Warning: Spoilers abound. If you haven’t played Uru, I suggest you do so before proceeding. You can buy it at gog.com.
“[L]ooking back at the others about the table, he smiled and raised his goblet. ‘To D’ni!’ he exclaimed. A dozen voices answered him robustly. ‘‘To D’ni!‘” – Myst: The Book of Ti’ana, pg. 142
“There’s a couple things that the fans will like. I think the first is the fact that they get to go to D’ni. And anybody who knows our stuff on a little bit deeper level knows that D’ni is someplace you want to go.” – Rand Miller, interview from Myst 10th Anniversary DVD Edition
Long before Uru was released, it was well-understood among the fan community that the game would finally allow players access to D’ni itself. This was, undoubtedly, the game’s strongest selling point among the fans. It was something of a disappointment, therefore, to find that Ages Beyond Myst offered only cursory glimpses of the Cavern: a couple small balconies, a rooftop, and a tiny office. Sure, you could catch a glimpse of Kerath’s Arch (a well-known D’ni landmark), but unless you were one of the lucky few who had access to Uru Live, D’ni seemed to be nearly as far away as ever. It wasn’t until the collapse of the multiplayer edition that the Cavern was opened to all, in the form of this first expansion pack, To D’ni. It was made available free of charge, which makes it clear that its intent is to grant D’ni access to as many people as possible following the demise of the online community. It’s not much of a game, per se, but it’s not really trying to be: we, the fans, wanted access to D’ni, and they gave it to us. In addition to that we also got some closure to the Uru Live storyline, a objective (albeit a somewhat dull one), and some foreshadowing of the expansion yet to come. Overall it’s somewhat impressive that Cyan Worlds managed to release something of this scope even while reeling from the destruction of its longtime labor of love, but the inescapable fact is that To D’ni‘s meager content is somewhat beaten down by its tedious and repetitive gameplay mechanics. To D’ni wanted to be more than a couple additional environments, but in actuality that would have been enough.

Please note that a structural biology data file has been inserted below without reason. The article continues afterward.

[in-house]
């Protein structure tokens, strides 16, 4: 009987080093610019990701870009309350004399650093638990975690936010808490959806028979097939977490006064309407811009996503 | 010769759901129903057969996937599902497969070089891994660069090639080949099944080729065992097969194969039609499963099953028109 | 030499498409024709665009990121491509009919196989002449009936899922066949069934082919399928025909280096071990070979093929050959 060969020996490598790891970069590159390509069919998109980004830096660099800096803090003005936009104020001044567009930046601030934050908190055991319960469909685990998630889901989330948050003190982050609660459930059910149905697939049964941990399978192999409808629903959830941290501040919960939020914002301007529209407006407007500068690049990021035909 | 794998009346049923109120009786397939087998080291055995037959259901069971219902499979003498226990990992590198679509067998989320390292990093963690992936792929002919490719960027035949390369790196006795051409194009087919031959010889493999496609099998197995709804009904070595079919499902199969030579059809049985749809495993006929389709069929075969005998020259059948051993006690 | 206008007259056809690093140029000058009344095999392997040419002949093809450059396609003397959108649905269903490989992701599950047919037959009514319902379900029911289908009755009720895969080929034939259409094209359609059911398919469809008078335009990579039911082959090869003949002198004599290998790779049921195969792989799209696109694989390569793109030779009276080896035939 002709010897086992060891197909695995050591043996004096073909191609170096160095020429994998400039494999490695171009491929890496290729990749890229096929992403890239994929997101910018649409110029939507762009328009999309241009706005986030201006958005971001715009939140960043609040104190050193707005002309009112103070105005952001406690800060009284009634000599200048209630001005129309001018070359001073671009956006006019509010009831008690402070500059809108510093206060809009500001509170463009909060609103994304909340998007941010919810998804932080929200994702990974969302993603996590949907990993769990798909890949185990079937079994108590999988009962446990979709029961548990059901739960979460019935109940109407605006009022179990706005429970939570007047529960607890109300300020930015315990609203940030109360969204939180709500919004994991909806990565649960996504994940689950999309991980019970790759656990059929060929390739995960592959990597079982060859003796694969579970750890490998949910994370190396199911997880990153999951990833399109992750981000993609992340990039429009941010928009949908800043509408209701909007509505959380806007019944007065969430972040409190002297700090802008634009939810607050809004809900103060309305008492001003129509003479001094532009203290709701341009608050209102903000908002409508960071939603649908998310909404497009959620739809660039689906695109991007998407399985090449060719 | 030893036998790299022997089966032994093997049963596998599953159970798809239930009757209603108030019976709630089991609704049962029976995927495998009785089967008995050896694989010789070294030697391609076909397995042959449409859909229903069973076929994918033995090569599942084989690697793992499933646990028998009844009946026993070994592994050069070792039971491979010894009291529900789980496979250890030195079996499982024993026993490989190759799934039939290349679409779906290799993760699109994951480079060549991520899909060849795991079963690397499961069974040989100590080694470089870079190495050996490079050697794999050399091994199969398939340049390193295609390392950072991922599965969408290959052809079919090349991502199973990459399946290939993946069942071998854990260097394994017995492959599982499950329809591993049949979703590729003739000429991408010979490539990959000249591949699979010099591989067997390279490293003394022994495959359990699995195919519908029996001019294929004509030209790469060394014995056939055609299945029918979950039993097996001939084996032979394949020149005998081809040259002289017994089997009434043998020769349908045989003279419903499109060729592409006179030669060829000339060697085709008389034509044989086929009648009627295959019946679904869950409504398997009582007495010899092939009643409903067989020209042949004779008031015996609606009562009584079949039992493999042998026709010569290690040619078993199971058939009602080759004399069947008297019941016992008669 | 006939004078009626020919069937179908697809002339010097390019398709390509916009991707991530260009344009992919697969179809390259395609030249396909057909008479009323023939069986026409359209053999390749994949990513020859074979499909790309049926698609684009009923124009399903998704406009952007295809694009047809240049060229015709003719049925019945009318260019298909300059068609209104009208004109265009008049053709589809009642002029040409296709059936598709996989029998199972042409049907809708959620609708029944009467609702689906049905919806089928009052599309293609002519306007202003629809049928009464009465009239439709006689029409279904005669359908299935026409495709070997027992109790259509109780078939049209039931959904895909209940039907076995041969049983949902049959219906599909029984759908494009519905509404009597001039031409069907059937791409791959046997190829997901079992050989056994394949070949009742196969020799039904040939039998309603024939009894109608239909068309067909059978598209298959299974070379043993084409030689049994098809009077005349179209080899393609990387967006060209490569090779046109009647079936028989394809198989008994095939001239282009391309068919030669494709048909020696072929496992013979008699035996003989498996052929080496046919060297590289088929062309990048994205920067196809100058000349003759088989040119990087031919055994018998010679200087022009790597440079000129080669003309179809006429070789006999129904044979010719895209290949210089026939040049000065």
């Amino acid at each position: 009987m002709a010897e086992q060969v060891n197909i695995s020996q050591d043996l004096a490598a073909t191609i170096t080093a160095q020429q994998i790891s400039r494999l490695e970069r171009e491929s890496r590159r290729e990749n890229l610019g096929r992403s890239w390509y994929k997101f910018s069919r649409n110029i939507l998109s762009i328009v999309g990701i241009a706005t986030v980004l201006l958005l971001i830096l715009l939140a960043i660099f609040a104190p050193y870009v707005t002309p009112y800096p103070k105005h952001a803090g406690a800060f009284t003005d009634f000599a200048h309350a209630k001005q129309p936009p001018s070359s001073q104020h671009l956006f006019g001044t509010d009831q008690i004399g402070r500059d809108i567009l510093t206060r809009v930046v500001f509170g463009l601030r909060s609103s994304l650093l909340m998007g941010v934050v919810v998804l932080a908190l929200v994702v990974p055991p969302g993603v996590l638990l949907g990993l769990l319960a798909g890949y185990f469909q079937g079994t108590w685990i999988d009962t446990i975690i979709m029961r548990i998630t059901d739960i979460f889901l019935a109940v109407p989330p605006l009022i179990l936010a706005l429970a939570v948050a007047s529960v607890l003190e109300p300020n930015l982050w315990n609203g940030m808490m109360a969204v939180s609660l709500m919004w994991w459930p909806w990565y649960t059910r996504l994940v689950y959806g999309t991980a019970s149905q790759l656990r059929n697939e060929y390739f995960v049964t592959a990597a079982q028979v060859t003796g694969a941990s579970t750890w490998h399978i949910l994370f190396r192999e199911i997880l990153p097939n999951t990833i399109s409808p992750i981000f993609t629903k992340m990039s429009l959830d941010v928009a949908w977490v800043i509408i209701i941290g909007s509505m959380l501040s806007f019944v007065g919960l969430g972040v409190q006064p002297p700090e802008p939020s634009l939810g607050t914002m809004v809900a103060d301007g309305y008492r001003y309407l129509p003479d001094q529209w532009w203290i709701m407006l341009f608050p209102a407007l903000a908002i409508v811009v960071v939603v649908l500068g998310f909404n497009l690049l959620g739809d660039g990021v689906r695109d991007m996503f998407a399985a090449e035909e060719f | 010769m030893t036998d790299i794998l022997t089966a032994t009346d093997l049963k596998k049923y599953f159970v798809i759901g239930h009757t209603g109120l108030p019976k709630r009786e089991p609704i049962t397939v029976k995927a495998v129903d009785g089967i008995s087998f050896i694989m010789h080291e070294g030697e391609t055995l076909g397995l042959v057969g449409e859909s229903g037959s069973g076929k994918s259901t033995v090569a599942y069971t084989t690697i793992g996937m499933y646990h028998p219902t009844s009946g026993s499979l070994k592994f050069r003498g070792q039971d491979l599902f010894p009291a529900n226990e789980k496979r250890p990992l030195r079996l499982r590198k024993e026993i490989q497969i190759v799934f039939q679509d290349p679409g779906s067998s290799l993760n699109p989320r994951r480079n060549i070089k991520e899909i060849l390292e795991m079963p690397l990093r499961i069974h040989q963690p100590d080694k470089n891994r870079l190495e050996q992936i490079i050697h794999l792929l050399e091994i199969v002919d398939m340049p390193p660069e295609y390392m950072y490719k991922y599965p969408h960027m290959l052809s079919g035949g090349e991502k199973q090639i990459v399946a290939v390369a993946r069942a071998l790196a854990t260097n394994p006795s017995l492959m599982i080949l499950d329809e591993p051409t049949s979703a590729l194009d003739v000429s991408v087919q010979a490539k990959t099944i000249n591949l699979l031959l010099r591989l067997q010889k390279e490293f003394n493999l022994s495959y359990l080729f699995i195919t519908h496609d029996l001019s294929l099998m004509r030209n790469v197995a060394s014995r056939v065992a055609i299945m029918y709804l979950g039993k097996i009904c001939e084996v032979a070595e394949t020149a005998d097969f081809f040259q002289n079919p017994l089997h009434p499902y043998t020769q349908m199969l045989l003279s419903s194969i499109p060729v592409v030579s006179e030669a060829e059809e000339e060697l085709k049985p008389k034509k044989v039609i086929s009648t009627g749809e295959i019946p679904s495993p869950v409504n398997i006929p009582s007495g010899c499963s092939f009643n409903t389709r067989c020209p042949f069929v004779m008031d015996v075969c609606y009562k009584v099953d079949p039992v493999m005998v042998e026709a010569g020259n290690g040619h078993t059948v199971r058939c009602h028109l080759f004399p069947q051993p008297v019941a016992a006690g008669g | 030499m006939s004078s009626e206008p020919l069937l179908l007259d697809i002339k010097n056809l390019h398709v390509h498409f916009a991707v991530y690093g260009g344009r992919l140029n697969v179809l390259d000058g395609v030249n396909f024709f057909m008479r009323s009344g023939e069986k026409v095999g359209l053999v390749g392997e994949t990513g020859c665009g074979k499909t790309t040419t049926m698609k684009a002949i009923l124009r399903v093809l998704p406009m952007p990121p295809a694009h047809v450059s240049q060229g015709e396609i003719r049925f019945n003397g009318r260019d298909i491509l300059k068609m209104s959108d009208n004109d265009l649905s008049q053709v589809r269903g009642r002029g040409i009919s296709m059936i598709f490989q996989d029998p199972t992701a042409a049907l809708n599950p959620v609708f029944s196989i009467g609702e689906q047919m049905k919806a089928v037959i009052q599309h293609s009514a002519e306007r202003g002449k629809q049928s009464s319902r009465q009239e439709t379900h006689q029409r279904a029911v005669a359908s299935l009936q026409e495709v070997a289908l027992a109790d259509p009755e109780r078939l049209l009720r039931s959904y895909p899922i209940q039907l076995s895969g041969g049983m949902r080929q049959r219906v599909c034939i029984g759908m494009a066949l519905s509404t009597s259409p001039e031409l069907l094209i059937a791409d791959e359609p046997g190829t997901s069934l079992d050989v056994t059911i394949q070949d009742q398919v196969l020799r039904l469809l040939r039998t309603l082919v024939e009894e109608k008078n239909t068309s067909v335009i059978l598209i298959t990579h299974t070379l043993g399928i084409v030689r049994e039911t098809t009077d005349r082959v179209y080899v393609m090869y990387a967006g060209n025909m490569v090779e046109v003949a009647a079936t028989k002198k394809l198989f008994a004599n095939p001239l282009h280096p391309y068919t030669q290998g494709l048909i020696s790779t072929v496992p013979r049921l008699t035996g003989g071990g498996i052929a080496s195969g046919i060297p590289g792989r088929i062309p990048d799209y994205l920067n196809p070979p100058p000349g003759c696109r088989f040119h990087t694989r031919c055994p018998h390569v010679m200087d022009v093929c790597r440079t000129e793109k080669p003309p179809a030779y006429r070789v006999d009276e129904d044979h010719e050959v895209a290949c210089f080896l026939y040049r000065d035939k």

Warning: Spoilers abound. If you haven’t played Uru, I suggest you do so before proceeding. You can buy it at gog.com, and it’s actually on sale this weekend, so why not.
Imagine a new social network based on poems. The site will debut with a selection of original poems, and you and your friends will be able to read them and base your interactions on them. Gradually new poems will be added to the mix and the userbase will be able to slowly understand and help to build a narrative around the poems, creating a sort of living, breathing artwork. It’s a clever idea, and a couple poems released as teasers show that the site has a lot of promise. Sadly, however, when the site finally debuts, something has gone wrong in development. Instead of the vibrant scene you were promised, there’s just one page with a handful of poems. There’s not even anywhere to post a comment. The poems are still well-written, and you enjoy reading them, but you can’t shake the feeling that you could have been a part of something much bigger. Welcome to the beautiful and depressing world of Uru.
Warning: Spoilers abound. If you haven’t played Myst, I suggest you do so before proceeding. You can buy it at gog.com
As Myst approaches its twentieth anniversary, it’s a good time to take a look back and try to understand what it all meant. Writing now, seven years after the final installment was published, much of the fan base has gone silent, Cyan Worlds (the creators) have turned to simple iPhone games, and the series itself has become little more than a tiny blip in the history of video games. Its initial meteoric arrival is well-known, selling 6 million copies and contributing to the rise of the CD-ROM drive. Its safe, no-dying approach appealed to small-time gamers and its uniqueness to the more die-hard breed. Myst was an anomaly in the video-game scene of 1993, and its influence was felt across the field. Still, many of those 6 million players never actually finished the game, and as we have observed, the series has languished into relative oblivion today. As a longtime fan, I naturally think this fate was undeserved, but as a critic I can’t help but see some of the factors which brought it about. Over the next few months we’ll be taking a trip through the series, beginning with the first game and ending with the last (with three stopovers to look at the novels). Now, if you’d care to join me, I have just stumbled across a most intriguing book…
Lots of updates to the site.
First and foremost is Flashlight, the photo series formerly known as Glimpse. The entire series is online now, so do check it out. (I hope to make a “behind-the-scenes” post at a later time.)
Also note the new header, in which I experiment with the logo I designed recently (never before seen online).
Oh, and there’s a new page of Sunrise too. Read it >